Science Finds The Best Way To Learn Beyoncé's "Partition" Dance

Illustrated by Gabriela Alford.
So, you were inspired by one of Beyoncé's many amazing dances, huh? Maybe you turned to one of the thousands of relevant YouTube tutorials or perhaps even tried out a Beyoncé-themed workout class. Is this all a silly waste of your time? Or will you actually gain any semblance of Bey-quality moves? New research investigating the most effective ways to learn a dance sequence suggests: There is hope.
In the small study, published recently in the journal Cognitive Processing and presented at the conference of the German Society for Cognitive Science, researchers tried out different teaching methods on 18 dance students and monitored their progress with a high-tech motion-capture system.
First, the students were presented with two new dance sequences: one via a demonstration video (which they watched five times) and the other through listening to audio descriptions five times. Shortly after that, the participants' attempts to perform the dances were recorded. Next, the students were shown the other learning demonstration, this time twice. Again, the participants' performances were recorded. Then, 10-13 days later, 13 of the students showed up for a surprise retention test (video, in English and German, can be seen here).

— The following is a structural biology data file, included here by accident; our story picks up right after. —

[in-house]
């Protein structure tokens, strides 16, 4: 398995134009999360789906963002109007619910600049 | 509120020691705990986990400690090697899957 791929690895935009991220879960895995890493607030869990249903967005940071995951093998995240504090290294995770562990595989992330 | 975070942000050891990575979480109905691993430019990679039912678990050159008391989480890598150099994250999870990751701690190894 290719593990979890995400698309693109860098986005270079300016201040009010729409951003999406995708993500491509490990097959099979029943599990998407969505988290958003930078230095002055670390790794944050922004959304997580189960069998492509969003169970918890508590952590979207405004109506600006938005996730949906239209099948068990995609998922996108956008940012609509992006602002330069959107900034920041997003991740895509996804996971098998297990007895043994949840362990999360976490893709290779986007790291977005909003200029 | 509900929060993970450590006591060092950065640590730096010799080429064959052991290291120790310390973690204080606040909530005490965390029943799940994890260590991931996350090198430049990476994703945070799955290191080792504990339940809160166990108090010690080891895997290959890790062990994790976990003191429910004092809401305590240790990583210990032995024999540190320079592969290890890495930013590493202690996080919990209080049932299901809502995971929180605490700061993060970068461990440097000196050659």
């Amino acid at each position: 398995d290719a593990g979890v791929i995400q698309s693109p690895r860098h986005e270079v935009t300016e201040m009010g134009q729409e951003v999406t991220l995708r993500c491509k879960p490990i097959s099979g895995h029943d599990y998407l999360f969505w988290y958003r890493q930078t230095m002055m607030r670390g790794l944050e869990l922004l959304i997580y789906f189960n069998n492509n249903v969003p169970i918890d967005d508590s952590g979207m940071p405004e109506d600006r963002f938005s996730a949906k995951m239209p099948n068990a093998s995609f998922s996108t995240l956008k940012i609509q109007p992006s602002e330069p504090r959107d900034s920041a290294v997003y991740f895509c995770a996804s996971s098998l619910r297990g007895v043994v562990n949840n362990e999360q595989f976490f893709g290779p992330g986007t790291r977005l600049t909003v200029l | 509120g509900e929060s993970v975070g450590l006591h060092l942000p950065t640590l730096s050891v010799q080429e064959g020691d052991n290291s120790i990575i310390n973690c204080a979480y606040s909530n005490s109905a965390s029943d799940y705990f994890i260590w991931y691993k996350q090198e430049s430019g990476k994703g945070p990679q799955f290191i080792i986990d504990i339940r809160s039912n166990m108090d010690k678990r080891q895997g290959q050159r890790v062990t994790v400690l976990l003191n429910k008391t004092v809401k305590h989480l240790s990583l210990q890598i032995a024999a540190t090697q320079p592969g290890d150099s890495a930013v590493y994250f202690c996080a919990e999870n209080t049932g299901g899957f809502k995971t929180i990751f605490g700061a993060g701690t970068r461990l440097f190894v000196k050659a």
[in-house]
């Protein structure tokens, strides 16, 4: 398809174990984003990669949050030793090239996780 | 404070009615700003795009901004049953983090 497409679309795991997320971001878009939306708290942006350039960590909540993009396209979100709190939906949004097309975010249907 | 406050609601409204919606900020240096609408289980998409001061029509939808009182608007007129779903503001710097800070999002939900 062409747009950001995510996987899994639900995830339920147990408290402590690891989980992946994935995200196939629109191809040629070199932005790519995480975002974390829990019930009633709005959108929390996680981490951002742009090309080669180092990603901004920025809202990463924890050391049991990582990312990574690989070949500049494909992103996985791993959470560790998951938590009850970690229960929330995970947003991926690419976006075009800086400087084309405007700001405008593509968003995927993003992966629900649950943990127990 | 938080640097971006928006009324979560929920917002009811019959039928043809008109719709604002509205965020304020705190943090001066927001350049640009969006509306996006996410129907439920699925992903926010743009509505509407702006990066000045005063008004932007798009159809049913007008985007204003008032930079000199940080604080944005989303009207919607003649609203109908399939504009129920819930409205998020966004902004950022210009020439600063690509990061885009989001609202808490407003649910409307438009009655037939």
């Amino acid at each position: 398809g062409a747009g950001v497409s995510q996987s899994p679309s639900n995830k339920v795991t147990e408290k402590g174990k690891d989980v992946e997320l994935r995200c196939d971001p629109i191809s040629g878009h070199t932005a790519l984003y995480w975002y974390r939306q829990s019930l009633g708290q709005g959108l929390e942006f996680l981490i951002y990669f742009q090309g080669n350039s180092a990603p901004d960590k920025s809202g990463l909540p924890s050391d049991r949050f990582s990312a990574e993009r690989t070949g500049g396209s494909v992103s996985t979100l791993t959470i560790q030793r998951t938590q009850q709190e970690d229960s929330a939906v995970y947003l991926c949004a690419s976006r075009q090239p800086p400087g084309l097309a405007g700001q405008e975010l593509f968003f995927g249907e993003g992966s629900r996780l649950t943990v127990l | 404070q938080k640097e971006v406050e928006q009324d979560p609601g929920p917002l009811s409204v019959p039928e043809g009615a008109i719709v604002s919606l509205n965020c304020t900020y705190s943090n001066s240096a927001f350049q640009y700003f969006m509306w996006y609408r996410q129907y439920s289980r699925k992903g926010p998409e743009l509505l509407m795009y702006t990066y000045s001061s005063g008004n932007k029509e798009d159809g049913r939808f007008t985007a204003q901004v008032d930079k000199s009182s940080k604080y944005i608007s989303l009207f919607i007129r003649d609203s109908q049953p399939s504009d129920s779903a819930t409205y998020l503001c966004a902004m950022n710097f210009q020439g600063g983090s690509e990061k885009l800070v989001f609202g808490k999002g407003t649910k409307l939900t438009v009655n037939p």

Results showed that when the students were working with only one demonstration mode, the visual information helped them reproduce the dances more accurately than the audio (duh). But, they did better after having both visual and auditory information than when working with just one or the other. When the performances were rated on "artistic quality," however, having only one type of demonstration (either audio or visual) was equally effective as having both. Considering that we tend to think of dance as a visual medium, this is kind of surprising.
So, if you're going for straight-up accuracy, go ahead and watch that video a hundred times. But, if you're simply trying to capture the "artistic" spirit of Bey's movements, there doesn't seem to be a wrong way to go about it. Confidence, it appears, is your keyword. As it should be.

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